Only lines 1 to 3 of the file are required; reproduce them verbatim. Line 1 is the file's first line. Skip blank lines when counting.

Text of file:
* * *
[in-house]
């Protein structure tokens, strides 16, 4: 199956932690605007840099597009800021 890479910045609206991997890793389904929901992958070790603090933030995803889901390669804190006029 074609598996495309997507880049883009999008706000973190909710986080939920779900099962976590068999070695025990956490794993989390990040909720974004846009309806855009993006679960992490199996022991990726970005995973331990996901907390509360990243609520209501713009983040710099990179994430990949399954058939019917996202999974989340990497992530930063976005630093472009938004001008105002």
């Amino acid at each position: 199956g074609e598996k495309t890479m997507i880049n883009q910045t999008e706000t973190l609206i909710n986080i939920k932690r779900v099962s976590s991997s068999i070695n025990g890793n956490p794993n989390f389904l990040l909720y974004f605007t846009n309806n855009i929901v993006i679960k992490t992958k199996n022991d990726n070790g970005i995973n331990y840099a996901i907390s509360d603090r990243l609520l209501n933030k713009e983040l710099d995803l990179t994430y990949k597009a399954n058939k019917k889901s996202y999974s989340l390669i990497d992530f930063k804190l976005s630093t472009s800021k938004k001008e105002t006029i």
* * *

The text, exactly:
[in-house]
């Protein structure tokens, strides 16, 4: 199956932690605007840099597009800021 890479910045609206991997890793389904929901992958070790603090933030995803889901390669804190006029 074609598996495309997507880049883009999008706000973190909710986080939920779900099962976590068999070695025990956490794993989390990040909720974004846009309806855009993006679960992490199996022991990726970005995973331990996901907390509360990243609520209501713009983040710099990179994430990949399954058939019917996202999974989340990497992530930063976005630093472009938004001008105002």
């Amino acid at each position: 199956g074609e598996k495309t890479m997507i880049n883009q910045t999008e706000t973190l609206i909710n986080i939920k932690r779900v099962s976590s991997s068999i070695n025990g890793n956490p794993n989390f389904l990040l909720y974004f605007t846009n309806n855009i929901v993006i679960k992490t992958k199996n022991d990726n070790g970005i995973n331990y840099a996901i907390s509360d603090r990243l609520l209501n933030k713009e983040l710099d995803l990179t994430y990949k597009a399954n058939k019917k889901s996202y999974s989340l390669i990497d992530f930063k804190l976005s630093t472009s800021k938004k001008e105002t006029i």